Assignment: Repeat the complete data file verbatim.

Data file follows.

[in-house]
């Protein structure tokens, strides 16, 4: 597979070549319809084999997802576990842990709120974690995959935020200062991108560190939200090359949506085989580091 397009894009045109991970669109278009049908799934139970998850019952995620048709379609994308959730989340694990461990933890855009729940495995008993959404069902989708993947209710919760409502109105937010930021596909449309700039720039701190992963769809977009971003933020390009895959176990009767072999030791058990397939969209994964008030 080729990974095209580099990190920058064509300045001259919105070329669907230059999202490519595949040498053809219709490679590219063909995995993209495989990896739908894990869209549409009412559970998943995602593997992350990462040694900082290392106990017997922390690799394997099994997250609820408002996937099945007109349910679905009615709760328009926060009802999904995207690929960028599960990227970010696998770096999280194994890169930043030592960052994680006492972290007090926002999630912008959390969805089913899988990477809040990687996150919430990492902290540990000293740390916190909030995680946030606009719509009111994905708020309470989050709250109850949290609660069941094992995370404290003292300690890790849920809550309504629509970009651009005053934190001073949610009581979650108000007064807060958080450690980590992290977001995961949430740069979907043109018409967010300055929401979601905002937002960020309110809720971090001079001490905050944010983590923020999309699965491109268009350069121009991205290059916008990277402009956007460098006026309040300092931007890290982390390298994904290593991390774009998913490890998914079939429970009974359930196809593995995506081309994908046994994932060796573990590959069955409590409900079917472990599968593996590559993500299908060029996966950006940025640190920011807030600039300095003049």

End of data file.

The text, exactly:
[in-house]
């Protein structure tokens, strides 16, 4: 597979070549319809084999997802576990842990709120974690995959935020200062991108560190939200090359949506085989580091 397009894009045109991970669109278009049908799934139970998850019952995620048709379609994308959730989340694990461990933890855009729940495995008993959404069902989708993947209710919760409502109105937010930021596909449309700039720039701190992963769809977009971003933020390009895959176990009767072999030791058990397939969209994964008030 080729990974095209580099990190920058064509300045001259919105070329669907230059999202490519595949040498053809219709490679590219063909995995993209495989990896739908894990869209549409009412559970998943995602593997992350990462040694900082290392106990017997922390690799394997099994997250609820408002996937099945007109349910679905009615709760328009926060009802999904995207690929960028599960990227970010696998770096999280194994890169930043030592960052994680006492972290007090926002999630912008959390969805089913899988990477809040990687996150919430990492902290540990000293740390916190909030995680946030606009719509009111994905708020309470989050709250109850949290609660069941094992995370404290003292300690890790849920809550309504629509970009651009005053934190001073949610009581979650108000007064807060958080450690980590992290977001995961949430740069979907043109018409967010300055929401979601905002937002960020309110809720971090001079001490905050944010983590923020999309699965491109268009350069121009991205290059916008990277402009956007460098006026309040300092931007890290982390390298994904290593991390774009998913490890998914079939429970009974359930196809593995995506081309994908046994994932060796573990590959069955409590409900079917472990599968593996590559993500299908060029996966950006940025640190920011807030600039300095003049």